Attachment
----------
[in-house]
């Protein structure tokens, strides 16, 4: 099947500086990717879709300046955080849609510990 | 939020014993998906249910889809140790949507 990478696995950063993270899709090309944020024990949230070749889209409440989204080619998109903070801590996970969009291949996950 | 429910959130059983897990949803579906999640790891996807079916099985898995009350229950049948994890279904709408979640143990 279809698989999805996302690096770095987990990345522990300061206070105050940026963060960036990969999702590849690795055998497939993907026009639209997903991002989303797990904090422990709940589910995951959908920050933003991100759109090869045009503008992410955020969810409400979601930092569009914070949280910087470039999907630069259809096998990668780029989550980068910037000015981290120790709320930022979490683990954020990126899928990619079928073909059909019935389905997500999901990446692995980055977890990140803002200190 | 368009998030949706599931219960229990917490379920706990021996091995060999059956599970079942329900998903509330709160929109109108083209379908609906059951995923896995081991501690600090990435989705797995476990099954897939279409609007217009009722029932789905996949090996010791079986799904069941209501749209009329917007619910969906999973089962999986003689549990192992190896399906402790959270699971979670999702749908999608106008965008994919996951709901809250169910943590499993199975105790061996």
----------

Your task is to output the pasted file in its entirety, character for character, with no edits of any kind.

[in-house]
């Protein structure tokens, strides 16, 4: 099947500086990717879709300046955080849609510990 | 939020014993998906249910889809140790949507 990478696995950063993270899709090309944020024990949230070749889209409440989204080619998109903070801590996970969009291949996950 | 429910959130059983897990949803579906999640790891996807079916099985898995009350229950049948994890279904709408979640143990 279809698989999805996302690096770095987990990345522990300061206070105050940026963060960036990969999702590849690795055998497939993907026009639209997903991002989303797990904090422990709940589910995951959908920050933003991100759109090869045009503008992410955020969810409400979601930092569009914070949280910087470039999907630069259809096998990668780029989550980068910037000015981290120790709320930022979490683990954020990126899928990619079928073909059909019935389905997500999901990446692995980055977890990140803002200190 | 368009998030949706599931219960229990917490379920706990021996091995060999059956599970079942329900998903509330709160929109109108083209379908609906059951995923896995081991501690600090990435989705797995476990099954897939279409609007217009009722029932789905996949090996010791079986799904069941209501749209009329917007619910969906999973089962999986003689549990192992190896399906402790959270699971979670999702749908999608106008965008994919996951709901809250169910943590499993199975105790061996």